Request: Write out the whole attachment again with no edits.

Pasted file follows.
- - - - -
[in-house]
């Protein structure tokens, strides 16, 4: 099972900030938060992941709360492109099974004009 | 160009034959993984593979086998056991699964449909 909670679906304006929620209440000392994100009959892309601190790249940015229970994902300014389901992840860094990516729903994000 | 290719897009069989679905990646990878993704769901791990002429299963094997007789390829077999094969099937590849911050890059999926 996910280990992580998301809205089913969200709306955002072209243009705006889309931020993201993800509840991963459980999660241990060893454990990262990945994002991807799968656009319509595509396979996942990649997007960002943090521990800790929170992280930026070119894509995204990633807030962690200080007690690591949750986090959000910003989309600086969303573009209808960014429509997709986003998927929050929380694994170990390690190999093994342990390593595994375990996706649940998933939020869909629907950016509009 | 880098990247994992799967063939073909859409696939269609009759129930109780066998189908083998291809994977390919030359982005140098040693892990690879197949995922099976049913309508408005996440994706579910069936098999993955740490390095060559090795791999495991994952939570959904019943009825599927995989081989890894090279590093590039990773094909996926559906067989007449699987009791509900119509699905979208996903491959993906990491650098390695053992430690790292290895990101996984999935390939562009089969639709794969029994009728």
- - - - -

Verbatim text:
[in-house]
């Protein structure tokens, strides 16, 4: 099972900030938060992941709360492109099974004009 | 160009034959993984593979086998056991699964449909 909670679906304006929620209440000392994100009959892309601190790249940015229970994902300014389901992840860094990516729903994000 | 290719897009069989679905990646990878993704769901791990002429299963094997007789390829077999094969099937590849911050890059999926 996910280990992580998301809205089913969200709306955002072209243009705006889309931020993201993800509840991963459980999660241990060893454990990262990945994002991807799968656009319509595509396979996942990649997007960002943090521990800790929170992280930026070119894509995204990633807030962690200080007690690591949750986090959000910003989309600086969303573009209808960014429509997709986003998927929050929380694994170990390690190999093994342990390593595994375990996706649940998933939020869909629907950016509009 | 880098990247994992799967063939073909859409696939269609009759129930109780066998189908083998291809994977390919030359982005140098040693892990690879197949995922099976049913309508408005996440994706579910069936098999993955740490390095060559090795791999495991994952939570959904019943009825599927995989081989890894090279590093590039990773094909996926559906067989007449699987009791509900119509699905979208996903491959993906990491650098390695053992430690790292290895990101996984999935390939562009089969639709794969029994009728």